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Multiple sclerosis in children – low vitamin D is a potential factor – Aug 2016

Environmental and genetic factors in pediatric inflammatory demyelinating diseases.

Neurology. 2016 Aug 30;87(9 Suppl 2):S20-7. doi: 10.1212/WNL.0000000000003029.
Waubant E1, Ponsonby AL2, Pugliatti M2, Hanwell H2, Mowry EM2, Hintzen RQ2.

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The onset of multiple sclerosis (MS) occurs in childhood in about 5% of all patients with MS. The disease in adults has a complex genetic and environmental inheritability. One of the main risk factors, also confirmed in pediatric MS, is HLA DRB1*1501 In addition to genetic factors, a large part of disease susceptibility in adults is conferred by environmental risk factors such as low vitamin D status, exposure to cigarette smoking, and remote Epstein-Barr virus (EBV) infection. In children, both exposure to cigarette smoking and prior EBV infection have been reported consistently as risk factors for MS. The role of vitamin D remains to be confirmed in this age category. Finally, although very likely critical in disease processes, few gene-environment interactions and epigenetic changes have been reported for adult and pediatric MS susceptibility. Of interest, some of the risk factors for MS have also been associated with disease course modification, such as low 25(OH) vitamin D serum levels in pediatric and adult MS. Age is also a clear disease modifier of clinical, CSF, and MRI phenotype in children with the disease. Finally, although much has yet to be unraveled regarding molecular processes at play in MS, there is a larger gap in our knowledge of genetic and environmental risk factors for pediatric neuromyelitis optica spectrum disorders and acute disseminated encephalomyelitis and only collaborative studies will answer those questions.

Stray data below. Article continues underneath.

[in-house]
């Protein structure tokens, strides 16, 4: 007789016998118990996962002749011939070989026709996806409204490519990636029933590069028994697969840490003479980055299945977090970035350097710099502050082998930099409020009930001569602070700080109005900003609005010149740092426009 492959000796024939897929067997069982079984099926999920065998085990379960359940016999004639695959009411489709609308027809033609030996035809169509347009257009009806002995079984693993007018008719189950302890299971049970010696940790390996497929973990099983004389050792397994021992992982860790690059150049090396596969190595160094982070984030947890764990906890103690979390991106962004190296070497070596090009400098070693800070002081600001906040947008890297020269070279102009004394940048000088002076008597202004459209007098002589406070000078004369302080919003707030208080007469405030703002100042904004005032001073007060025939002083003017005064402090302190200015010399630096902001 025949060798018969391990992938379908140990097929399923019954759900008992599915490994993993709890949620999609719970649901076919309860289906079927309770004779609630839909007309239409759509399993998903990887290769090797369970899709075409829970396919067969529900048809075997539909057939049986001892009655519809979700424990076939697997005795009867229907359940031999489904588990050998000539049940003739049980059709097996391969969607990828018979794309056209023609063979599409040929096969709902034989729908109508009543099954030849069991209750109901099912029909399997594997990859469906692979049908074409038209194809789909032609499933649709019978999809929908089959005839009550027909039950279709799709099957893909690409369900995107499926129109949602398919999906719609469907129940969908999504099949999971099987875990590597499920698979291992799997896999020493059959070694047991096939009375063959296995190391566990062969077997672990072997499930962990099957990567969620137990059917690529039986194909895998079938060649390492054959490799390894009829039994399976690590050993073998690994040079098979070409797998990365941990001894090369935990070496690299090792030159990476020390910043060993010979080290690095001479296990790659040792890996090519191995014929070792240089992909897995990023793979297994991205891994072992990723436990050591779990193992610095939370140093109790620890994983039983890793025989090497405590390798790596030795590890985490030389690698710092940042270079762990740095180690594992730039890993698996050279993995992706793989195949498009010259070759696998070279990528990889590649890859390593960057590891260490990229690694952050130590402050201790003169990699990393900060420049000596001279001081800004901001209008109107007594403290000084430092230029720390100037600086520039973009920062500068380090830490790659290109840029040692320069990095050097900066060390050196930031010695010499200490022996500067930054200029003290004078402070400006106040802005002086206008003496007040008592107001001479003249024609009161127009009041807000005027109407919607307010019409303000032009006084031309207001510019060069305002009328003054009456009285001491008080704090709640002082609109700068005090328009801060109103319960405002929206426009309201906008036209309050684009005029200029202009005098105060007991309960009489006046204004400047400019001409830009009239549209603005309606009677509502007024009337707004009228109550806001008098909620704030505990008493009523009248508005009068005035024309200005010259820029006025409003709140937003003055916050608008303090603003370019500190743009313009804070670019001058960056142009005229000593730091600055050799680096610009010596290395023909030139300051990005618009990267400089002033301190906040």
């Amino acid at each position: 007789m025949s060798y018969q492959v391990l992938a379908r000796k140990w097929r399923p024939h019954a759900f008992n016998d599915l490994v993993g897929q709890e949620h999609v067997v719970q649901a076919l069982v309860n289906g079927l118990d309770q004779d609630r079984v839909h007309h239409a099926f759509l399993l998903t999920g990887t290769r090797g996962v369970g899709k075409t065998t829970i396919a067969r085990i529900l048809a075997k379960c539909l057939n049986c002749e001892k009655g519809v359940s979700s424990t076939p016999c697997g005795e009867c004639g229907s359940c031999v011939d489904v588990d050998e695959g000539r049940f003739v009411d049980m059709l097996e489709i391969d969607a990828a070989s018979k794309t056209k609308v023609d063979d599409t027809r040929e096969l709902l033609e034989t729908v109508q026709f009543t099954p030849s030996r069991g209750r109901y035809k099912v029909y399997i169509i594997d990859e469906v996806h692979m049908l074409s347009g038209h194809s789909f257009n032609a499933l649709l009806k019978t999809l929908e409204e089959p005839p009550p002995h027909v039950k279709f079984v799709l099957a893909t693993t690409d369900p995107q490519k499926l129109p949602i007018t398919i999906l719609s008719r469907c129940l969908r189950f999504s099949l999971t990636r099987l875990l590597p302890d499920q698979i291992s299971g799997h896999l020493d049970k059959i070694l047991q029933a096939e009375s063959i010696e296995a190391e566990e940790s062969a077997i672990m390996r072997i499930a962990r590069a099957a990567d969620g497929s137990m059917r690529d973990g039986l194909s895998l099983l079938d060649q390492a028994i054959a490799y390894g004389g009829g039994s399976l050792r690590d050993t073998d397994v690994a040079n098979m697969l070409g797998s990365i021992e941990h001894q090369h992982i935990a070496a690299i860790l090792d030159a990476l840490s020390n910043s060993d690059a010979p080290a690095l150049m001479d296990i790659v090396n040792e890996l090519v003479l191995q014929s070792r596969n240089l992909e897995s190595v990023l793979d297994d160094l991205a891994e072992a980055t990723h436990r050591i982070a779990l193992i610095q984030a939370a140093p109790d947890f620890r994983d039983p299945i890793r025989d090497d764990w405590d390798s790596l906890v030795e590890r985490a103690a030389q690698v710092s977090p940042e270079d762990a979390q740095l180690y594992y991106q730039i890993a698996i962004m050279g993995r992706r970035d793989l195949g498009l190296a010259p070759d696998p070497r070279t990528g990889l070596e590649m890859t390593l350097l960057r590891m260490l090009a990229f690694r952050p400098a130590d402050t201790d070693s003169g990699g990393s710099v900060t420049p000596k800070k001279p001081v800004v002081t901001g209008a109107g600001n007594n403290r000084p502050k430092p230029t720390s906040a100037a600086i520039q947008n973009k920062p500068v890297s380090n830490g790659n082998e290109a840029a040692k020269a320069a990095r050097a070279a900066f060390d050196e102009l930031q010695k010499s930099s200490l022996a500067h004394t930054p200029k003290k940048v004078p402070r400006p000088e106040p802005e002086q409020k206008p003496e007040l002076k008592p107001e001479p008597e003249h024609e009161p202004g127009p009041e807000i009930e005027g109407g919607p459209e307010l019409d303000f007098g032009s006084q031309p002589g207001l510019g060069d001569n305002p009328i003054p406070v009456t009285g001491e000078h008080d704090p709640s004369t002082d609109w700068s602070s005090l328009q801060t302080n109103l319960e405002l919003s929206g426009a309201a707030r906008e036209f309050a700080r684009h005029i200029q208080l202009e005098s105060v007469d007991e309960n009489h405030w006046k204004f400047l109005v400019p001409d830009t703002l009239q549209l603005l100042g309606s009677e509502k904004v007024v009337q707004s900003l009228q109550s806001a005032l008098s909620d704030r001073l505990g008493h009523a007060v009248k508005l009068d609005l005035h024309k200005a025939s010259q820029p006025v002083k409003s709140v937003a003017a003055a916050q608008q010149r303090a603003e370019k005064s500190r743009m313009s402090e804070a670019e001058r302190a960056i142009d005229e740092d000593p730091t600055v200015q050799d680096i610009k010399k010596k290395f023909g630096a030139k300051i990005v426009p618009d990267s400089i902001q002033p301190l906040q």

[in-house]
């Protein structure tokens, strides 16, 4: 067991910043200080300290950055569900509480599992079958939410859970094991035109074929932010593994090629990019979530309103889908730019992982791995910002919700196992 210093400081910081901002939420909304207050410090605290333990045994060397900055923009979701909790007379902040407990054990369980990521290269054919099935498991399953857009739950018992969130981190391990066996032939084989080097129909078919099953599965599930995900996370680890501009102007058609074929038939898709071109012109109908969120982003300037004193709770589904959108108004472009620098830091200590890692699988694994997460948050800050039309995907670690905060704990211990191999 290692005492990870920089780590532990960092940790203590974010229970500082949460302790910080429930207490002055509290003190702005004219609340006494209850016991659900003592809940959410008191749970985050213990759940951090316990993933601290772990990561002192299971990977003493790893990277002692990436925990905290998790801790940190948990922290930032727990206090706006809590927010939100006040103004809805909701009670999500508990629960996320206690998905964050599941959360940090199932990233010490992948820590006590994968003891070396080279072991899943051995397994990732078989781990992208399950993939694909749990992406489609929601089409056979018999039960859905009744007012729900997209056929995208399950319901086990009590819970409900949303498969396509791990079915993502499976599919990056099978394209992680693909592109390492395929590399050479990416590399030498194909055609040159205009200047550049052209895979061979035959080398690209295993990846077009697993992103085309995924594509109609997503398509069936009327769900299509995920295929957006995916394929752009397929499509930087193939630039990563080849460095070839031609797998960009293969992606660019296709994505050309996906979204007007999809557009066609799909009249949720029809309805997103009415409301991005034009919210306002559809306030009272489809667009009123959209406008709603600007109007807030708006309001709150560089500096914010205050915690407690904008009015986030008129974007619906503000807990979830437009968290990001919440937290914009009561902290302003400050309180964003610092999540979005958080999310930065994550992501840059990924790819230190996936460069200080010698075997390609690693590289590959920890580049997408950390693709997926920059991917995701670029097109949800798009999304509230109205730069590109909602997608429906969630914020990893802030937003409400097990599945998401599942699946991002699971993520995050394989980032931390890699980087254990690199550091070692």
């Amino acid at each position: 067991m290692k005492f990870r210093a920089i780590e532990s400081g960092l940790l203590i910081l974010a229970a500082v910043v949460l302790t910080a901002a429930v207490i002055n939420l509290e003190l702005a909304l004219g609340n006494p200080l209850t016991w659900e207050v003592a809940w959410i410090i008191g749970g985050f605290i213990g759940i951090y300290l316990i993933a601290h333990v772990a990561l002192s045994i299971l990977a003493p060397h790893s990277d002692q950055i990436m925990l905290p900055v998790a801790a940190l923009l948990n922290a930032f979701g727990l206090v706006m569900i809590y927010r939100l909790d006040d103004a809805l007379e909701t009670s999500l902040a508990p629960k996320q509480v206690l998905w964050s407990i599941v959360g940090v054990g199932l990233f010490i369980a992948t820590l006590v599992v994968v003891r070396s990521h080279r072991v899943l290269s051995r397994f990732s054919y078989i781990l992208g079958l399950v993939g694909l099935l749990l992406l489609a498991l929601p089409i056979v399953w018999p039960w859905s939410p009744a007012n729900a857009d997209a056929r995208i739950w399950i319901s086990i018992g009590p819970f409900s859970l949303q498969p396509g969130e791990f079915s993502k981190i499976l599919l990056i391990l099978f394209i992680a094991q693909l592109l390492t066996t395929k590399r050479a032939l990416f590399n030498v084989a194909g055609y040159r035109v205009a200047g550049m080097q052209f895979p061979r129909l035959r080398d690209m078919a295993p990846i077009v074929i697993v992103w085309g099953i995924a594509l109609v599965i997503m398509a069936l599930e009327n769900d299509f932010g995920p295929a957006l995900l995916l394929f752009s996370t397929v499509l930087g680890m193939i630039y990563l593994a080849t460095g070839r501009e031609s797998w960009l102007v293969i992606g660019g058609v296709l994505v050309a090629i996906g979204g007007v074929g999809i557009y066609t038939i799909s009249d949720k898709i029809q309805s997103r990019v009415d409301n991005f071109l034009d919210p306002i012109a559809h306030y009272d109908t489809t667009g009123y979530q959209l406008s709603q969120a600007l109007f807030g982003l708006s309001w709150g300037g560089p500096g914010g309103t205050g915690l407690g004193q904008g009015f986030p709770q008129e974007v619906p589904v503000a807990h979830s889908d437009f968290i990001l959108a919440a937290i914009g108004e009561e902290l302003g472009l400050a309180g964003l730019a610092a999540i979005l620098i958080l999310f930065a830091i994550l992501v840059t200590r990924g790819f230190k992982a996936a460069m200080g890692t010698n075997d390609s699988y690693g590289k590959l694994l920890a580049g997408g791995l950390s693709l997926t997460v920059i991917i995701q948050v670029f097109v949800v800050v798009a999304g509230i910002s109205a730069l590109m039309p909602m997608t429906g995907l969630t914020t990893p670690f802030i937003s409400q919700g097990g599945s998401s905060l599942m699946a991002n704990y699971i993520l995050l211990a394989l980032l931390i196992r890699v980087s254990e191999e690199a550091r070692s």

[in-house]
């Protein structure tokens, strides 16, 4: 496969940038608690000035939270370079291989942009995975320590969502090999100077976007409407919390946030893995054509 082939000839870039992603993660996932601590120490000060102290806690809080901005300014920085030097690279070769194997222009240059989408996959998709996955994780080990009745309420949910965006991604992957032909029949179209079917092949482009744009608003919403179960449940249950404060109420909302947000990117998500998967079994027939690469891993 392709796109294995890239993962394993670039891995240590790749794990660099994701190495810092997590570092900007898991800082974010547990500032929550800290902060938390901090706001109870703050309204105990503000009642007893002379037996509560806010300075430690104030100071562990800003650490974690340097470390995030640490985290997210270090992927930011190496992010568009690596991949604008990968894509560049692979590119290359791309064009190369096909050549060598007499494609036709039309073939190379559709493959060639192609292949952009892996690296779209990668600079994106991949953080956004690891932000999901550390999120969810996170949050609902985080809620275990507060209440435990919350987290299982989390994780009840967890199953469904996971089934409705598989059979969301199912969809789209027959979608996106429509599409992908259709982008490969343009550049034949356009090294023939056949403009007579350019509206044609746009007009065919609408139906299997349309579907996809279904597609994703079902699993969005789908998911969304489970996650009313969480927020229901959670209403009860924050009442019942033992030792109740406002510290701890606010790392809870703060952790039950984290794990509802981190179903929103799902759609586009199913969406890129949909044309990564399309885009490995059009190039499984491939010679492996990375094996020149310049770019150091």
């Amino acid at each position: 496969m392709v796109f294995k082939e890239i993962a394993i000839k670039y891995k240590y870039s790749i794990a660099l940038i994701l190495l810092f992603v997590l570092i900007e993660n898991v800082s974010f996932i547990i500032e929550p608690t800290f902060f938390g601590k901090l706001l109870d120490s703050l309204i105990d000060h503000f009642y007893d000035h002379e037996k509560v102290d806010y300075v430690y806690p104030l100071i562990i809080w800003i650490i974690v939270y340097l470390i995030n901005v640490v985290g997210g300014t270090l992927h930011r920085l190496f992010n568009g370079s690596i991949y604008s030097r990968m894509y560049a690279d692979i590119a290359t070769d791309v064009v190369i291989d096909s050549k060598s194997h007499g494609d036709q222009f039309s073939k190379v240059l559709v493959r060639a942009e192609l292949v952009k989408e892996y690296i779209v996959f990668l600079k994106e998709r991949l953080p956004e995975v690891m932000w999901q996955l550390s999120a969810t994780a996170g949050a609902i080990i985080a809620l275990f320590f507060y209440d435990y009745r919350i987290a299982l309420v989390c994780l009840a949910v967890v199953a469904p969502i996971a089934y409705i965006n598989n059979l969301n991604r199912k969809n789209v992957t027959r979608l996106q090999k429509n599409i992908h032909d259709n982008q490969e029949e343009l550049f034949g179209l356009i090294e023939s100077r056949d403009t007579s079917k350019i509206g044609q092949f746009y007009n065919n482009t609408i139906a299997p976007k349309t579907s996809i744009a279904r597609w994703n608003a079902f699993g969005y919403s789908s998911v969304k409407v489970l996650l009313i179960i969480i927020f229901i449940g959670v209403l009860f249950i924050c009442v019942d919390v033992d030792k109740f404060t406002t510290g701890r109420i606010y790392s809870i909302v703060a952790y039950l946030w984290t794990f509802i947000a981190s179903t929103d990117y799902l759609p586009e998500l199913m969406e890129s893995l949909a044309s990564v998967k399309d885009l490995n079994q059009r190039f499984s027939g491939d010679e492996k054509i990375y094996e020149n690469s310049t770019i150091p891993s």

PMID: 27572857 DOI: 10.1212/WNL.0000000000003029

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7025 pediatricMS.pdf admin 31 Aug, 2016 213.79 Kb 1120